• Onset-rime
    • Phonemic segmentation and blending
    • Phonemic manipulation
  • Phonological Activities
    • Clapping, standing, using body motions
    • Manipulatives, e.g., linking blocks, puzzles, objects, chips or tokens
    • Pictures, books, posters
    • Music and rhyme
    • “ Feel it in your mouth!”
    • Elkonin (sound) boxes
  • Written Language
    • Reading and writing
    • Print awareness
    • Reading: decoding + comprehension
    • Sound – symbol connection [phonics]
    • Writing: spelling, handwriting, written expression [writing process]
  • Orthography: Symbols
    • Alphabet (26 letters)
    • Represent speech sounds
    • Written / visual
    • Spelling patterns
  • Print Awareness
    • Concepts of Print
      • Book concepts
      • One-to-one correspondence
      • Directionality
    • Alphabet Knowledge
      • Recognition
      • Identification
      • Formation
  • How do children develop print awareness?
    • Read alouds
    • Shared reading
    • Print rich environment
    • Big Books, little books, lots of books
    • Hearing poems, nursery rhymes
    • Seeing charts, signs, lists, “Morning Message” and “Sign in”
  • Alphabet Activities
    • Sort plastic or magnetic letters
    • Use letter cards with the ABC song
    • Match environmental print labels to alphabet letter cards
    • Locate target letter by using highlighter tape
    • Write letters in the air, using large muscle movements
    • Write letters in shaving cream, sand, or
    • rice trays
  • Pre-Phonics
    • Phonological Awareness
      • Oral
      • Sounds
    • Print Awareness
      • Visual
      • Symbols
  • Phonics
    • “ refers to instructional practices that emphasize how spellings are related to speech sounds in systematic ways.”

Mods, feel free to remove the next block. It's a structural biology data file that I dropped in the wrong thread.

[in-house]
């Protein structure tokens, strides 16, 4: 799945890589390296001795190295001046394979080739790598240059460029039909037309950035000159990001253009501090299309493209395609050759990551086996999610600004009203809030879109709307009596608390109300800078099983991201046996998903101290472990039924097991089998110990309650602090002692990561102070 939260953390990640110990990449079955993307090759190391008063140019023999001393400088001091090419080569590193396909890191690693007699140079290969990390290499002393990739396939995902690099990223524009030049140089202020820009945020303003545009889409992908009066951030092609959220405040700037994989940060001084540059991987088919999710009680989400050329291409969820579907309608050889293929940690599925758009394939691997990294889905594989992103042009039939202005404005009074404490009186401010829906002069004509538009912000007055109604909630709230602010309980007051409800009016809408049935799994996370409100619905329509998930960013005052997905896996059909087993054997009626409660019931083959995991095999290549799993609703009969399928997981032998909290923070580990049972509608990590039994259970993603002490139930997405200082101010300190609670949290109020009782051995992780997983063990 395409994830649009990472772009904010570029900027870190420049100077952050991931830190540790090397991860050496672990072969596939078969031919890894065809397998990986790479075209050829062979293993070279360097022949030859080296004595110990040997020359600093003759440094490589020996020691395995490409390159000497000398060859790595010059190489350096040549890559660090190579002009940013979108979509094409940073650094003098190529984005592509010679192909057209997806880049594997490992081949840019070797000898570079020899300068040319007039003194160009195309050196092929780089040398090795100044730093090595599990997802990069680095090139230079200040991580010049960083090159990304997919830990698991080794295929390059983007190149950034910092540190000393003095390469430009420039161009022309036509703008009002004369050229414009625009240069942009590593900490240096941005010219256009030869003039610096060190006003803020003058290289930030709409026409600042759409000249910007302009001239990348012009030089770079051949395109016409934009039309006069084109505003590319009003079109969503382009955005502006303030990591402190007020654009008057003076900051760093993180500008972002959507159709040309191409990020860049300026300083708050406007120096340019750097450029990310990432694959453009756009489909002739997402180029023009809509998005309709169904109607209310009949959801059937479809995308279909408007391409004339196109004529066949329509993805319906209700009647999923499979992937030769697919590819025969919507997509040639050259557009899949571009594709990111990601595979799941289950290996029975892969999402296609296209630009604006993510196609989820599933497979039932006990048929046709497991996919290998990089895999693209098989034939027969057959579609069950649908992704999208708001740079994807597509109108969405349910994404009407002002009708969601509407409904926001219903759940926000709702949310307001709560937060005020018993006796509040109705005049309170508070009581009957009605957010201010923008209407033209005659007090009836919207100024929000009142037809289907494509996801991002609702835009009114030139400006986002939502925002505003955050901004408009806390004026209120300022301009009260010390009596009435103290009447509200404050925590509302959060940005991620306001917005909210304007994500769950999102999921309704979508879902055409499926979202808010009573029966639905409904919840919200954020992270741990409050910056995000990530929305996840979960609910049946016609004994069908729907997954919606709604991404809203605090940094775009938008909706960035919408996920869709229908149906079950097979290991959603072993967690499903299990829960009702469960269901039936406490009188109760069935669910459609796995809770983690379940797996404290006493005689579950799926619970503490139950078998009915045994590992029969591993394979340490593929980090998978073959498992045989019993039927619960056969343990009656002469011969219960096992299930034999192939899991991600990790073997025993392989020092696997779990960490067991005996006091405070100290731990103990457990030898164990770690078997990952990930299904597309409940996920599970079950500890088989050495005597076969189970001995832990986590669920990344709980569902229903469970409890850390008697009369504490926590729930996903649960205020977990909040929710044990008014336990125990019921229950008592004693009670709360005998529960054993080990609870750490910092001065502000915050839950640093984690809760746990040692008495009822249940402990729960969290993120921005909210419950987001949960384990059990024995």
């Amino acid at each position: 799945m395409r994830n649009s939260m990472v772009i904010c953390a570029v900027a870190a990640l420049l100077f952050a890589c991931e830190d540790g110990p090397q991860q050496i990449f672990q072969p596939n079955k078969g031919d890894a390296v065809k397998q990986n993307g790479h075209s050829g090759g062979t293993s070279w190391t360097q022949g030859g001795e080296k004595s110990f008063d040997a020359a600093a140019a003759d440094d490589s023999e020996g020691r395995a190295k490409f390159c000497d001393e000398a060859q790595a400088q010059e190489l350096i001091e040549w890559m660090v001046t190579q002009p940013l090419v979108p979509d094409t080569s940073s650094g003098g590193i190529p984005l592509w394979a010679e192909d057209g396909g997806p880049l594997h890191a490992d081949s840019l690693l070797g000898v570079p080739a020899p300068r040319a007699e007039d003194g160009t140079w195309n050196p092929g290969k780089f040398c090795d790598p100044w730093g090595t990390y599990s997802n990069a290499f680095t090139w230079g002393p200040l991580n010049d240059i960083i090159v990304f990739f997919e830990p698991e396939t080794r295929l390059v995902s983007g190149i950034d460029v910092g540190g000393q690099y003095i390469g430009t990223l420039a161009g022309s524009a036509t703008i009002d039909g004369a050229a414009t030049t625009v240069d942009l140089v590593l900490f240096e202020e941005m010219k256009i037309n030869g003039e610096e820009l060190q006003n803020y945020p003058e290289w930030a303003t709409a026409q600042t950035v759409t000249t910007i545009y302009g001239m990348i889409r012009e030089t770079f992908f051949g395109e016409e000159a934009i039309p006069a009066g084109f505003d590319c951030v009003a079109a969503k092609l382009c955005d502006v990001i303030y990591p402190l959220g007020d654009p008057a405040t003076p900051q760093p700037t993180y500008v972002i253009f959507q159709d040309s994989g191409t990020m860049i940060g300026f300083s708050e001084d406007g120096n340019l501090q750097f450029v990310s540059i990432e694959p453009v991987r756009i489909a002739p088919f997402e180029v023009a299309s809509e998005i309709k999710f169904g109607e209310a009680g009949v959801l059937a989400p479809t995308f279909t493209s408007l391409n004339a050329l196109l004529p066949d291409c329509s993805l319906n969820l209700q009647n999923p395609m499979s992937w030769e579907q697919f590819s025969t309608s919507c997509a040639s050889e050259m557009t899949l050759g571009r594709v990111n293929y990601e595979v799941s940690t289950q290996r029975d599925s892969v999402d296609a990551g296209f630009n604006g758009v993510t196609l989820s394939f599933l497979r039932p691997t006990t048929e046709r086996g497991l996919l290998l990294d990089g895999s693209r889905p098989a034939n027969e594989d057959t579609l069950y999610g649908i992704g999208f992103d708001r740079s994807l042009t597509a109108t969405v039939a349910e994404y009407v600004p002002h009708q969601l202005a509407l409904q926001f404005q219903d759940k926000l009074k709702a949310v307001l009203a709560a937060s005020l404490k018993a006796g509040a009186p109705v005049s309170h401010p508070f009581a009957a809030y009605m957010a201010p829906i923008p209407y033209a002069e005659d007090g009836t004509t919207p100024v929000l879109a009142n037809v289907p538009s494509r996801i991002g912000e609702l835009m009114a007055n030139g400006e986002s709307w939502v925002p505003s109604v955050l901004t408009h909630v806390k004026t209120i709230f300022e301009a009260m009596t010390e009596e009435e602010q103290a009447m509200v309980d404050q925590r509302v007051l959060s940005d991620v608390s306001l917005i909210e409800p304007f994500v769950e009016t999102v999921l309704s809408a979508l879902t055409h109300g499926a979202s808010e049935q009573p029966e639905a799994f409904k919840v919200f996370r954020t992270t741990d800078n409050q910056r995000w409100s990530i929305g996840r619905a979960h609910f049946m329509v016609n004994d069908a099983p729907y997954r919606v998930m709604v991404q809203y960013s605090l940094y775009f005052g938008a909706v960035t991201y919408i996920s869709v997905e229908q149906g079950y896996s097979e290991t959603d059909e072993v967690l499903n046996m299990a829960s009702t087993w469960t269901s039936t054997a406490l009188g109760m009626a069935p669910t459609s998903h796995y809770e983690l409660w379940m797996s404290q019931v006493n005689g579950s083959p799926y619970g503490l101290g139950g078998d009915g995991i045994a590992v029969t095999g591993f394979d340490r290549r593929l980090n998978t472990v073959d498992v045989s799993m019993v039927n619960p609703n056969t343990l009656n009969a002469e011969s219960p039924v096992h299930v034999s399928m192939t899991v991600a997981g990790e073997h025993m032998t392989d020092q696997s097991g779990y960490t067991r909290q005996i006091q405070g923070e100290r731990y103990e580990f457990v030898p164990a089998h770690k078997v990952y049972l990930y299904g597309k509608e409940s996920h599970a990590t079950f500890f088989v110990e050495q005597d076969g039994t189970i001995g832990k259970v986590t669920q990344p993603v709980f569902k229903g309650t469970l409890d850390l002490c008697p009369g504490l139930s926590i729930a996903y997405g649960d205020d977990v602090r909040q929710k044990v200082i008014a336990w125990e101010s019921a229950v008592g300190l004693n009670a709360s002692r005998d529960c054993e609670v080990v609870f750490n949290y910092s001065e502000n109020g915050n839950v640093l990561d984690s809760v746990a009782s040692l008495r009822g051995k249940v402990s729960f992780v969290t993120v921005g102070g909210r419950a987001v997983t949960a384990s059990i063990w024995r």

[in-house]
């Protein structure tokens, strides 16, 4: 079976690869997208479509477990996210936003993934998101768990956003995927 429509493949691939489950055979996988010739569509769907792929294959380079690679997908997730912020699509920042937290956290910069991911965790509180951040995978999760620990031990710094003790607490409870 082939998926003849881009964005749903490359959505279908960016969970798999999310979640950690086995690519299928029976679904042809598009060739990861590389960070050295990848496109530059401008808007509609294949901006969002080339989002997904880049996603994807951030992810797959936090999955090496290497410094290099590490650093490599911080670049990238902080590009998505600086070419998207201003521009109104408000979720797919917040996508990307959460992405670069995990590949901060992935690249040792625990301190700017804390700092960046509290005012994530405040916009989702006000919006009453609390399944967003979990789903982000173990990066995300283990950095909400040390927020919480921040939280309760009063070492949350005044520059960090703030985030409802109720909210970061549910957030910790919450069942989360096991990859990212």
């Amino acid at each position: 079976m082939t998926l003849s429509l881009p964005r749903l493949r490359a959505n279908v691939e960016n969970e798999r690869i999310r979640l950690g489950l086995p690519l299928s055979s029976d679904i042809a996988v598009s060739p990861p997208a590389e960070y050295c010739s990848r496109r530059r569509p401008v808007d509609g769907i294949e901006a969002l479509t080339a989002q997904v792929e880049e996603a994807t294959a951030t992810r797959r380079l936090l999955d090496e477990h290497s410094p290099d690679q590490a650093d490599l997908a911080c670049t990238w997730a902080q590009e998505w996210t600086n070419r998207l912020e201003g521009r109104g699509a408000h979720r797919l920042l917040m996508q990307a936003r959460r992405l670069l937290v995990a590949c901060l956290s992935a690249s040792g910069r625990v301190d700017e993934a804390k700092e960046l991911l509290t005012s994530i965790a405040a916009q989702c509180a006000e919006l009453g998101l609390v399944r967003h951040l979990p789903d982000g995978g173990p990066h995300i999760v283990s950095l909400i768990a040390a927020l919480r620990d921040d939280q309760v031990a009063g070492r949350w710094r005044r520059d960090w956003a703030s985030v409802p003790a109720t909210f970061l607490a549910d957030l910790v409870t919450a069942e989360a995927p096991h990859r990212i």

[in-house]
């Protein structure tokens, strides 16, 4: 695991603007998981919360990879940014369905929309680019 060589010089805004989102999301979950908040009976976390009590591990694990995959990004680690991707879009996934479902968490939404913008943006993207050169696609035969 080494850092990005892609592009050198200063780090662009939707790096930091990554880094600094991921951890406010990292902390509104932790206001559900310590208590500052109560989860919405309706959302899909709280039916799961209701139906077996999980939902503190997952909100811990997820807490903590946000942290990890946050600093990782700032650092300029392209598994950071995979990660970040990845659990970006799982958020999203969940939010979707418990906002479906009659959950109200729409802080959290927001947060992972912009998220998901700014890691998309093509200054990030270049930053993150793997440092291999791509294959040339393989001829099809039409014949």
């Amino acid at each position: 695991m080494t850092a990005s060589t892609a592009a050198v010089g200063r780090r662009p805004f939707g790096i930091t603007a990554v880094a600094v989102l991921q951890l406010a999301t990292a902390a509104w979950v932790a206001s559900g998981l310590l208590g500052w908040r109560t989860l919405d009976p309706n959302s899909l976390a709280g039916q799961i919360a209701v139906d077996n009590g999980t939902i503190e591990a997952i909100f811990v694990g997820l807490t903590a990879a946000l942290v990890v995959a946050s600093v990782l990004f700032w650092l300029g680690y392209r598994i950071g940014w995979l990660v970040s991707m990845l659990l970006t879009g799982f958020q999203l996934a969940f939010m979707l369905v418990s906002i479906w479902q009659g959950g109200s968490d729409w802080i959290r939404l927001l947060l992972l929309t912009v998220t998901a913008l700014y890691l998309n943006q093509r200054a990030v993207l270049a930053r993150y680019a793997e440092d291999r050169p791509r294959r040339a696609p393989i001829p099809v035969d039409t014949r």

• (Snow, Burns, & Griffin, 1998)
  • What is the Alphabetic Principle?
    • the systematic and predictable relationship between the letters of written language and the sounds of spoken language
    • the way print matches speech
    • the relationship between phonology and orthography
    • also known as the alphabetic code
  • Why learn the Alphabetic Code?
    • It provides the understanding for the internal structure of words.
    • It helps children recognize familiar words and decode new words.
    • It connects reading and writing.
    • It enables children to read with fluency and comprehension.
  • Phonics
    • Synthetic Phonics
      • Part to whole
    • Analytic Phonics
      • Whole to part
      • Word families (rimes)
    • Vowel Patterns
      • 6 Syllable types
      • 85-88% regularity
    • Structural Analysis
      • Root words, prefixes & suffixes
      • Compound words
      • Contractions
      • Syllabication
  • Color-Code Blends bl- cr- st- -nd -mp etc. Digraphs sh ch th wh ph Vowels a e i o u -y -w
  • Orthography: Syllables
    • Six basic syllable types
    • 85 – 88% of English language
    • Vowel Patterns (syllable types)
    • Structure of our language
    • Alphabetic code
  • Vowel Patterns
    • Regular
    • Reliable
    • Research-based
    • Effective
    • Efficient
    • Easy to use
  • Vowel Pattern Chart C+le 2 Vowels Talkers Whiners Bossy r Silent e Open Closed
  • Vowel Pattern Chart C+le t a - ble b u b - ble t u r - tle 2 Vowels Talkers Whiners b oa t b oy m ea t cl ow n Bossy r c a r g i rl t u r- Silent e r i d e c a p e h o p e Open m e g o t a - Closed c a t f i sh b u b-
  • Vowel Patterns
    • Closed:
    • A word or syllable that contains only one vowel followed by one or more consonants;
    • the vowel is short.
    • “ One lonely vowel squished in the middle,
    • says its special sound just a little.”
    • s a t b e d f i n t o p g u m
    • s a nd b e st pr i nt sh o p l u nch
    • a t E d i n o n u p
  • Vowel Patterns
    • Open:
    • A word or syllable that ends with one vowel; the vowel is long.
    • “If one vowel at the end is free, it pops way up and says its name to me.”
    • m e sh e h i g o fl u fl y
  • Vowel Patterns
    • Silent e [Magic e]:
    • A word or syllable that ends in e, containing one consonant before the final e and one vowel before that consonant; the vowel is long.
    • “ The magic e is quiet, but it has a claim to fame;
    • it makes the vowel before it say its real name.”
    • The magic e is so powerful, it gives all its strength to the other vowel so that it can say its real name.
    • m a k e St e v e r i d e h o p e c u b e
  • Vowel Patterns
    • Bossy r [r-controlled]:
    • A word or syllable containing a vowel followed by r; the vowel sound is altered by the r.